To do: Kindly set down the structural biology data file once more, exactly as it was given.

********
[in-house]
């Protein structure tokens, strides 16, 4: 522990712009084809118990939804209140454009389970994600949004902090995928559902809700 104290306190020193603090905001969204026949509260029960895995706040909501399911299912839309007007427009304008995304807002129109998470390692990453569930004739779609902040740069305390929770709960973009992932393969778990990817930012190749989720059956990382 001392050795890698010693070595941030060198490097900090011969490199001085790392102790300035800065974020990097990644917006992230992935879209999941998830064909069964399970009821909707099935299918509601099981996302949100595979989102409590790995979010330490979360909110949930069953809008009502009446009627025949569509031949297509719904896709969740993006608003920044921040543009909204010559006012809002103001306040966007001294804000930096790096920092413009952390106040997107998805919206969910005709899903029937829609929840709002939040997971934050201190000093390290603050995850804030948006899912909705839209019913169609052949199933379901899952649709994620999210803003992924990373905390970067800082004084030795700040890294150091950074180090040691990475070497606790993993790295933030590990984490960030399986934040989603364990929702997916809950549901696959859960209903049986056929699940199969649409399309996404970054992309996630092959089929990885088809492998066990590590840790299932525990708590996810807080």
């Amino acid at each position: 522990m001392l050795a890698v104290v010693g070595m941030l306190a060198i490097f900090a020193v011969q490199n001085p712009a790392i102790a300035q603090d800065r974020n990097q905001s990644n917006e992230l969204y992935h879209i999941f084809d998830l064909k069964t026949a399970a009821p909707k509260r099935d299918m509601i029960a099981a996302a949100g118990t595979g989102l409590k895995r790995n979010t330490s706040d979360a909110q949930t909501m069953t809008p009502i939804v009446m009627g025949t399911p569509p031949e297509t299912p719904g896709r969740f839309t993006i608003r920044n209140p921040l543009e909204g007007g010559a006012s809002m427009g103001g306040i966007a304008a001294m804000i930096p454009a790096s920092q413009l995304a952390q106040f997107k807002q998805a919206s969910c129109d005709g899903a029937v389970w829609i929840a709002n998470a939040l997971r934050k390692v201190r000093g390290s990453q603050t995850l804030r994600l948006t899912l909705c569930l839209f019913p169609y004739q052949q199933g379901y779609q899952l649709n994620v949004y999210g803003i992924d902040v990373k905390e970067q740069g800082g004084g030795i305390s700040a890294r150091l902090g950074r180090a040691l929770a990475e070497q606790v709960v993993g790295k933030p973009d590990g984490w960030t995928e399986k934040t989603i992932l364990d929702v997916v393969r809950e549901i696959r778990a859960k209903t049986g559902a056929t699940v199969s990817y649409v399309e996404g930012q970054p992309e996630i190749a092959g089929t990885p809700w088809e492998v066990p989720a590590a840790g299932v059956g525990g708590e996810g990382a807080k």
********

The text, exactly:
[in-house]
């Protein structure tokens, strides 16, 4: 522990712009084809118990939804209140454009389970994600949004902090995928559902809700 104290306190020193603090905001969204026949509260029960895995706040909501399911299912839309007007427009304008995304807002129109998470390692990453569930004739779609902040740069305390929770709960973009992932393969778990990817930012190749989720059956990382 001392050795890698010693070595941030060198490097900090011969490199001085790392102790300035800065974020990097990644917006992230992935879209999941998830064909069964399970009821909707099935299918509601099981996302949100595979989102409590790995979010330490979360909110949930069953809008009502009446009627025949569509031949297509719904896709969740993006608003920044921040543009909204010559006012809002103001306040966007001294804000930096790096920092413009952390106040997107998805919206969910005709899903029937829609929840709002939040997971934050201190000093390290603050995850804030948006899912909705839209019913169609052949199933379901899952649709994620999210803003992924990373905390970067800082004084030795700040890294150091950074180090040691990475070497606790993993790295933030590990984490960030399986934040989603364990929702997916809950549901696959859960209903049986056929699940199969649409399309996404970054992309996630092959089929990885088809492998066990590590840790299932525990708590996810807080």
């Amino acid at each position: 522990m001392l050795a890698v104290v010693g070595m941030l306190a060198i490097f900090a020193v011969q490199n001085p712009a790392i102790a300035q603090d800065r974020n990097q905001s990644n917006e992230l969204y992935h879209i999941f084809d998830l064909k069964t026949a399970a009821p909707k509260r099935d299918m509601i029960a099981a996302a949100g118990t595979g989102l409590k895995r790995n979010t330490s706040d979360a909110q949930t909501m069953t809008p009502i939804v009446m009627g025949t399911p569509p031949e297509t299912p719904g896709r969740f839309t993006i608003r920044n209140p921040l543009e909204g007007g010559a006012s809002m427009g103001g306040i966007a304008a001294m804000i930096p454009a790096s920092q413009l995304a952390q106040f997107k807002q998805a919206s969910c129109d005709g899903a029937v389970w829609i929840a709002n998470a939040l997971r934050k390692v201190r000093g390290s990453q603050t995850l804030r994600l948006t899912l909705c569930l839209f019913p169609y004739q052949q199933g379901y779609q899952l649709n994620v949004y999210g803003i992924d902040v990373k905390e970067q740069g800082g004084g030795i305390s700040a890294r150091l902090g950074r180090a040691l929770a990475e070497q606790v709960v993993g790295k933030p973009d590990g984490w960030t995928e399986k934040t989603i992932l364990d929702v997916v393969r809950e549901i696959r778990a859960k209903t049986g559902a056929t699940v199969s990817y649409v399309e996404g930012q970054p992309e996630i190749a092959g089929t990885p809700w088809e492998v066990p989720a590590a840790g299932v059956g525990g708590e996810g990382a807080k």